Rita Landgraf, Secretary
Jill Fredel, Director of Communications
302-255-9047, Pager 302-357-7498
Date: June 6, 2014
DOVER (June 6, 2014) - Delaware's Division of Public Health (DPH) is warning residents of the Route 89/Chestnut Street area of Milton about a fox which was found to be rabid by the DPH Lab on Thursday, June 5, 2014. The fox bit one individual from this community before being caught, euthanized, and tested for rabies. This individual began post-exposure treatment to prevent rabies on June 2, 2014. This fox was known to have contact with a feral cat colony in this area. Anyone who thinks they may have been bitten, scratched or had saliva contact with any fox or feral cat should contact their healthcare provider, or call the DPH Office of Infectious Disease Epidemiology at 1-888-295-5156.
DPH reminds residents that rabies is endemic in Delaware. Residents should always take precautions against rabies by avoiding wild or unfamiliar animals and ensuring their pets are up-to-date with rabies shots.
Warm summer temperatures lead to more outdoor activities, increasing possible exposure to rabies through contact with animals such as bats, raccoons, skunks and foxes. Rabies is an infectious disease affecting the nervous system of humans and other mammals. Infection can occur through the bite or scratch of an infected animal or if saliva from such an animal gets into the eyes, nose, mouth or an opening in the skin.
Since January 2014, DPH has performed rabies tests on 38 animals, two of which were confirmed to be rabid, including one feral cat and this fox. DPH only tests animals for rabies when there is potential human exposure. This means there may be many more infected wild animals than suggested by these numbers.
Rabies cannot be cured once symptoms appear. Therefore if a person is potentially exposed by an animal that tests positive for rabies, they will have to receive rabies shots (post exposure prophylaxis) to prevent them from developing the disease.
Signs of rabies in animals include daytime activity in normally nocturnal animals, wild animals approaching humans or other animals, and difficulty walking or moving. Some rabid animals may be very aggressive while others may be very weak and have excessive salivation. Keep people and pets away from animals with any unusual behavior. Report stray dogs and cats to First State Animal Center and SPCA at 1-888-352-7722.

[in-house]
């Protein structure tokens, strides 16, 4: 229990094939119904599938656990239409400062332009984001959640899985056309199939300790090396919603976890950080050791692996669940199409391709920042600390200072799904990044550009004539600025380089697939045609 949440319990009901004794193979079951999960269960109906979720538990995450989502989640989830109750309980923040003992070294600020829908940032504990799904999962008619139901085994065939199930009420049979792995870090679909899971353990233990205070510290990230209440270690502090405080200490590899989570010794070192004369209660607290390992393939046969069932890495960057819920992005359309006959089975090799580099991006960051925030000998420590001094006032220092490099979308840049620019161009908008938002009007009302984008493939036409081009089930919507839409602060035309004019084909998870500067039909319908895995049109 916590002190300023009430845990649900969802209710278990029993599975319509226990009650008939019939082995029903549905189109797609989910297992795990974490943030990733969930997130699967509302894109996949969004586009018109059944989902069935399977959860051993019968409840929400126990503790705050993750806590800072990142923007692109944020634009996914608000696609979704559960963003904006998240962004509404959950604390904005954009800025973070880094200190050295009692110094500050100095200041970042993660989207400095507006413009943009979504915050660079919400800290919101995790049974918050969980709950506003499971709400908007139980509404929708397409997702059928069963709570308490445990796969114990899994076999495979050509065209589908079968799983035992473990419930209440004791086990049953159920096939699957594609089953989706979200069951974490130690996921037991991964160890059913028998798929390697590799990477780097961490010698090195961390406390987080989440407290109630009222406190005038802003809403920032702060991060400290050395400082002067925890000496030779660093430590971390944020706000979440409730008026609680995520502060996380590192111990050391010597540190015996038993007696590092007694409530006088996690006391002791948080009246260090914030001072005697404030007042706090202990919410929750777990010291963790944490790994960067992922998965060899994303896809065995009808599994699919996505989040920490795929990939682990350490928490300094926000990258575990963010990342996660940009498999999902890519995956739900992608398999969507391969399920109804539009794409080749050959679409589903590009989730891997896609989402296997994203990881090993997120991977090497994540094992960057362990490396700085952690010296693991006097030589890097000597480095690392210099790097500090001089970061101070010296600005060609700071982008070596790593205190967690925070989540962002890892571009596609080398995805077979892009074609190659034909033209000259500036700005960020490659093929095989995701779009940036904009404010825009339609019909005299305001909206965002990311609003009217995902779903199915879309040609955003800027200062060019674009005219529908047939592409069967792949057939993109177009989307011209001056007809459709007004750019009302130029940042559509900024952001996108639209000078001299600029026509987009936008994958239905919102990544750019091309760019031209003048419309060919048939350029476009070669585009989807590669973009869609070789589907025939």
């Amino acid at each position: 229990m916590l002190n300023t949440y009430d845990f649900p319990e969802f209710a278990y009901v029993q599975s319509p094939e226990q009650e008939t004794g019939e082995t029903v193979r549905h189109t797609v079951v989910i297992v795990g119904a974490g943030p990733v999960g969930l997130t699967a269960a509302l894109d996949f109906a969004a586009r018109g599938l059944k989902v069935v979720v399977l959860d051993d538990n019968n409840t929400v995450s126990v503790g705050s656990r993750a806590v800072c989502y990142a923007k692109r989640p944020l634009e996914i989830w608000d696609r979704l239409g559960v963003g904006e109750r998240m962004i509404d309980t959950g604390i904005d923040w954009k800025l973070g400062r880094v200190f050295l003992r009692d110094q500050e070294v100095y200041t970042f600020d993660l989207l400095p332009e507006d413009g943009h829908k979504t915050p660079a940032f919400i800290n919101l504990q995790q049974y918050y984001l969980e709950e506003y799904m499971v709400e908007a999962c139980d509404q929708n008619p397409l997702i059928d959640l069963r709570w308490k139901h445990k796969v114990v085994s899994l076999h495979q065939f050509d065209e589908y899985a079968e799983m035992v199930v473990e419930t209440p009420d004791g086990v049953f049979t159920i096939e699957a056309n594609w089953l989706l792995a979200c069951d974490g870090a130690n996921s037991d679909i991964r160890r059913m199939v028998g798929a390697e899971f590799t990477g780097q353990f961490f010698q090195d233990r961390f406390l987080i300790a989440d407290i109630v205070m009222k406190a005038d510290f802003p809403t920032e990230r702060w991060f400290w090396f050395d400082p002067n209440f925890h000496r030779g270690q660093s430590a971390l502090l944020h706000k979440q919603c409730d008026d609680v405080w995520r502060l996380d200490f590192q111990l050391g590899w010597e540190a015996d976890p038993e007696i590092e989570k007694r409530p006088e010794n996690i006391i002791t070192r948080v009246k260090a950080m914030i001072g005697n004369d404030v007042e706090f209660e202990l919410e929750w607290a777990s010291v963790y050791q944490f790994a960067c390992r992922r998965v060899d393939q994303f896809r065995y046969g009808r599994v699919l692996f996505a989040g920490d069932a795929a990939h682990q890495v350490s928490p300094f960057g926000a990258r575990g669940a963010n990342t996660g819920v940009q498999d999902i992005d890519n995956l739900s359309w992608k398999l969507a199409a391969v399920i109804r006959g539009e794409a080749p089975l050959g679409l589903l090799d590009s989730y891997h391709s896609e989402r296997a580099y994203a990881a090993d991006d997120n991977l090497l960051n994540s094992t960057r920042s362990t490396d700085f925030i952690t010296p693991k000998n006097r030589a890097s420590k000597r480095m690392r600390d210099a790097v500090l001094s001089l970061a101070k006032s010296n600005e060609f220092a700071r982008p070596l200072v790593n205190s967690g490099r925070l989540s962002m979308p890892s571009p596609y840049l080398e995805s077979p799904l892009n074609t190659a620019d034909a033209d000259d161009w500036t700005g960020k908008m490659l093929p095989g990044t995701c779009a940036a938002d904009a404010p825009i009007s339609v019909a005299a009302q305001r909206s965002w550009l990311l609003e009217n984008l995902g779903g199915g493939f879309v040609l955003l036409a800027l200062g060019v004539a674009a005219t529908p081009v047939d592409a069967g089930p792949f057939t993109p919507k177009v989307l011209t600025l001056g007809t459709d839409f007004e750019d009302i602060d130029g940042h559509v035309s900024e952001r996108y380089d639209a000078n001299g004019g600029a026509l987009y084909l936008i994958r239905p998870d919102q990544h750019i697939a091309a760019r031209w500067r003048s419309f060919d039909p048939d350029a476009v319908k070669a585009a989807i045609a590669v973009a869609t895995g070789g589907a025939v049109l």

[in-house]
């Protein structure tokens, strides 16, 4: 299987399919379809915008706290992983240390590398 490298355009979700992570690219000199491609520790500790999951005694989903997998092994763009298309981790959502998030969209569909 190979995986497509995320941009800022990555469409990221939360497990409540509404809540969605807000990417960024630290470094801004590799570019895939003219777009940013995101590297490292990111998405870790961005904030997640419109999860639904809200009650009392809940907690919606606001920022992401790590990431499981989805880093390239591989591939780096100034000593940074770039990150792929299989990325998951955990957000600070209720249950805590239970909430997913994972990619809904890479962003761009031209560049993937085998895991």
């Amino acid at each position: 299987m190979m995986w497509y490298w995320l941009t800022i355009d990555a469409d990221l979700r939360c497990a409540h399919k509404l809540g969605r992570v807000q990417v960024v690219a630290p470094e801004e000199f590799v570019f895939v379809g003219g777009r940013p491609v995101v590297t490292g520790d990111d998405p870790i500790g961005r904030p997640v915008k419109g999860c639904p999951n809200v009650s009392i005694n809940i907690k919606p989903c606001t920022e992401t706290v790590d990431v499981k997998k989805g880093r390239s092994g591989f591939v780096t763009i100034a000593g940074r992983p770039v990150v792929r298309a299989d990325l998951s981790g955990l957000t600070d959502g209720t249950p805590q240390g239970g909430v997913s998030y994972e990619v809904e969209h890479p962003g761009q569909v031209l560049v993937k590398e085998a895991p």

Take the following steps to avoid rabies:
In an effort to promote 100 percent vaccination of all companion animals in Delaware, decrease human-wildlife conflicts, and promote responsible pet care-taking, DPH also recommends the following:
If you need additional information, please call the Office of Infectious Disease Epidemiology at 1-888-295-5156.
Individuals seeking TTY services should call 7-1-1 or 800-232-5460. A person who is deaf, hard-of-hearing, deaf-blind, or speech-disabled can use a TTY to type his/her conversation to a relay operator, who then reads the typed conversation to a hearing person at the DPH call center. The relay operator relays the hearing person's spoken words by typing them back to the TTY user. To learn more about TTY availability in Delaware, visit http://delawarerelay.com.
Delaware Health and Social Services is committed to improving the quality of the lives of Delaware's citizens by promoting health and well-being, fostering self-sufficiency, and protecting vulnerable populations.